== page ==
Daniel Bevarly


You touch on an important aspect of voting where it does become a “right” albeit the situation where you lose that right. I found that in 46 states and D.C., criminal disenfranchisement laws deny the vote to all convicted adults in prison; 32 states also disenfranchise felons on parole; 29 disenfranchise those on probation. And, due to laws that may be unique in the world, in 14 states even ex-offenders who have fully served their sentences remain barred for life from voting.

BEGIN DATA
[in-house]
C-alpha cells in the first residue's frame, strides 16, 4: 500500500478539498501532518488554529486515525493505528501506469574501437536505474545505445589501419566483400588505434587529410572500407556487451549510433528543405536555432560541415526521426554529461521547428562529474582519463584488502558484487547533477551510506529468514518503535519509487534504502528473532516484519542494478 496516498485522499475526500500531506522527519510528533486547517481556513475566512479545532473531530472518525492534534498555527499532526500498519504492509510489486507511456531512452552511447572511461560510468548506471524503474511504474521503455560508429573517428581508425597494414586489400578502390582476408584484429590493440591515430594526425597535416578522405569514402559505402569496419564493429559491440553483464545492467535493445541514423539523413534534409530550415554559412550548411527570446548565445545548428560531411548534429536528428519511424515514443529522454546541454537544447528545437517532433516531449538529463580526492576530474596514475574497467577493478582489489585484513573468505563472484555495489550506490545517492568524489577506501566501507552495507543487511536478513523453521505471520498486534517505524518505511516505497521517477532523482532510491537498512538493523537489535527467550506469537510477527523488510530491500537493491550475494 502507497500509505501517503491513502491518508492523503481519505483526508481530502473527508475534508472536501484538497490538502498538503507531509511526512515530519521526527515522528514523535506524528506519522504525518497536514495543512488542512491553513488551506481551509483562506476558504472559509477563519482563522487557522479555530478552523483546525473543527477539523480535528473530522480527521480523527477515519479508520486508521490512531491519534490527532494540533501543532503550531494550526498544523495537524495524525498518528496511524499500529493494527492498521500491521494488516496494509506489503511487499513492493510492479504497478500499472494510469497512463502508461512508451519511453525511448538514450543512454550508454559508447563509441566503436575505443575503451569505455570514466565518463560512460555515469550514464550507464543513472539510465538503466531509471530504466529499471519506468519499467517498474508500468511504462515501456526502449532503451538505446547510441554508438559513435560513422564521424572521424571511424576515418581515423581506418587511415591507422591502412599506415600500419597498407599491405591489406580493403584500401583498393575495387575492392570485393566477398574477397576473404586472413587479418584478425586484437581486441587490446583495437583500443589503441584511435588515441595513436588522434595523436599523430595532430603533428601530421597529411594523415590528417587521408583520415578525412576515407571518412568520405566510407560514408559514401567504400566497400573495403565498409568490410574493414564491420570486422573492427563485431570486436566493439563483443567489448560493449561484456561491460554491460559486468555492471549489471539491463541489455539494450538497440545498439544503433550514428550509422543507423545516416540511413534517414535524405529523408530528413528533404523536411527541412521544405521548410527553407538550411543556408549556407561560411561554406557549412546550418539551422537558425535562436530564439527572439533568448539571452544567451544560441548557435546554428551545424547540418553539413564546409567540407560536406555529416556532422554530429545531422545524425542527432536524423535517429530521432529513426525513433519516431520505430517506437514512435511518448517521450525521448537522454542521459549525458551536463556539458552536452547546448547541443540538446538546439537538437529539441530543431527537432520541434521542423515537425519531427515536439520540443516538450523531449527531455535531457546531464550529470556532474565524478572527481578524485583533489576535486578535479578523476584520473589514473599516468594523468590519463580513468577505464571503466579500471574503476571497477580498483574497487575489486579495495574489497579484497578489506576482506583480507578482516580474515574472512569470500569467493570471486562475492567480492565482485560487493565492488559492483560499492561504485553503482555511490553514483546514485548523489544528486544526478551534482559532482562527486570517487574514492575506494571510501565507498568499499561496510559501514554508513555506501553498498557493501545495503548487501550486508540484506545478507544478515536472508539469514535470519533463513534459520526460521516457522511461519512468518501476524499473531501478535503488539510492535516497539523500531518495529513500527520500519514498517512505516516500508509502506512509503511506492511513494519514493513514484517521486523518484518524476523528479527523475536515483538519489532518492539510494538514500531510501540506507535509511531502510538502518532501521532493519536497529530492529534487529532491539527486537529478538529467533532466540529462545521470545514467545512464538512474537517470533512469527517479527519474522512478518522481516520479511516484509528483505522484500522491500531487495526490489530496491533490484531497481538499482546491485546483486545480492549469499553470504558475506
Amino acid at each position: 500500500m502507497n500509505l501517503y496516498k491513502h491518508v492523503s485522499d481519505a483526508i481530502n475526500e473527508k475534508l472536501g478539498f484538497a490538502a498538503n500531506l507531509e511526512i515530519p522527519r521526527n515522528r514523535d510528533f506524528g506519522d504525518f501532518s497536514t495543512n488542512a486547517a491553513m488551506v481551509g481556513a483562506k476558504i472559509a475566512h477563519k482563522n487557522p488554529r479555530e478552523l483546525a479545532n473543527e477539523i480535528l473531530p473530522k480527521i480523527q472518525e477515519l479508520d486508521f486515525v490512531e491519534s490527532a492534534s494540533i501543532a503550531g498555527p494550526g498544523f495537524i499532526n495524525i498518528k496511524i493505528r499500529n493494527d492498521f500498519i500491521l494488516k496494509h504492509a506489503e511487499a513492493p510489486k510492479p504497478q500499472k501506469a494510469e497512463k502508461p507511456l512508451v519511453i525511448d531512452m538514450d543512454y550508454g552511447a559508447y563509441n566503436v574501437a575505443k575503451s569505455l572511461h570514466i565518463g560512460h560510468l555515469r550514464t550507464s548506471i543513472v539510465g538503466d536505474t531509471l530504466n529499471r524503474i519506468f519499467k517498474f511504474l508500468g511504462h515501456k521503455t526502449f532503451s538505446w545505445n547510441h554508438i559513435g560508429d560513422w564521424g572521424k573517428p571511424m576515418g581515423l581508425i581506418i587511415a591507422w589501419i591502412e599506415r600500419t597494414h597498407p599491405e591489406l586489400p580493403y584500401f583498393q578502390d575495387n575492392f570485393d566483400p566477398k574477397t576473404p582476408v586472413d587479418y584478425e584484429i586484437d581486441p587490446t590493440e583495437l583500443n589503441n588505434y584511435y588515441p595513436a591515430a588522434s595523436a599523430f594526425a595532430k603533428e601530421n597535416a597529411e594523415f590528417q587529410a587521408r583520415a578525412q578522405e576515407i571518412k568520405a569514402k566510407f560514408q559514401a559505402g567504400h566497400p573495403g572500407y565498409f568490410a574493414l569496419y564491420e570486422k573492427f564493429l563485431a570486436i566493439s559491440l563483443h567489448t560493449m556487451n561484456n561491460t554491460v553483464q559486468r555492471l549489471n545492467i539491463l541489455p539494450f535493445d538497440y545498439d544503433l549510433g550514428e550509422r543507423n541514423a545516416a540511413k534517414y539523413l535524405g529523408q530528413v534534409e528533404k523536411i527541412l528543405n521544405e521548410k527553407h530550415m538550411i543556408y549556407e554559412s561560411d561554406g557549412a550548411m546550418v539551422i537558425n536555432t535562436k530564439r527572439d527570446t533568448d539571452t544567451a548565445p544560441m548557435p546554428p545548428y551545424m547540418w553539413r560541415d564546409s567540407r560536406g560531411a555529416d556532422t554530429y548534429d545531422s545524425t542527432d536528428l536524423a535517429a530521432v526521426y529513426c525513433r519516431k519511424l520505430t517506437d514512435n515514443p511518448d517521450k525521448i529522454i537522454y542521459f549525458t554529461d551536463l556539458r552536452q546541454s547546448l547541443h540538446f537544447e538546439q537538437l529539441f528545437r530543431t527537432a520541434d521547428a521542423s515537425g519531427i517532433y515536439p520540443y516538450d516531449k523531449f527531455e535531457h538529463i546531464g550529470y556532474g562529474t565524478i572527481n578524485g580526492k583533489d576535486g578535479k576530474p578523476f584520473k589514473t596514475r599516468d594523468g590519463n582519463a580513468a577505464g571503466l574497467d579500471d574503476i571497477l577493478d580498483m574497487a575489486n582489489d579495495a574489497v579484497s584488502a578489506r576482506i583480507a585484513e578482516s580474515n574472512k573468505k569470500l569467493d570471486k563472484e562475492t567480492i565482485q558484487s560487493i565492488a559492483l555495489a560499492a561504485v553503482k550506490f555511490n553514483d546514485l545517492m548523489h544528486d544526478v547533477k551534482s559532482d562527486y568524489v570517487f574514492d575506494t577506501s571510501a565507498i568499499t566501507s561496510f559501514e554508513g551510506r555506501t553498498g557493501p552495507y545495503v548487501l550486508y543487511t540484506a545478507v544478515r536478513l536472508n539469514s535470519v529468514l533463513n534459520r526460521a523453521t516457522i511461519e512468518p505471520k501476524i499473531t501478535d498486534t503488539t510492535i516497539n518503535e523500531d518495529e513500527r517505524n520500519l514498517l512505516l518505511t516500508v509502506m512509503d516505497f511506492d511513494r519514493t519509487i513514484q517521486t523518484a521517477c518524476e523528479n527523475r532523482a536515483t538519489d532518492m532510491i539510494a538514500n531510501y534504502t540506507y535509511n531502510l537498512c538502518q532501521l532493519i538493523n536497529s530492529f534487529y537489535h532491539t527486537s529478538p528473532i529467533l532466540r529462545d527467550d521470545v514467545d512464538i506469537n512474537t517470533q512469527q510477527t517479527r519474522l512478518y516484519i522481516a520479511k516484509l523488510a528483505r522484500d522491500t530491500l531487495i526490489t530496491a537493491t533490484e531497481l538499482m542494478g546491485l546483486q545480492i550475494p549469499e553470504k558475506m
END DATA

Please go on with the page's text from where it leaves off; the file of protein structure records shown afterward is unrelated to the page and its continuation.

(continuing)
Many states are now exploring “Restorative Rights” reforms as part of their justice reform measures. My organization, Collins Center for Public Policy has an initiative, http://www.SmartJusticeFlorida.org , that is looking into both social and economic justice reform measures. Thank you for your thoughtful comments.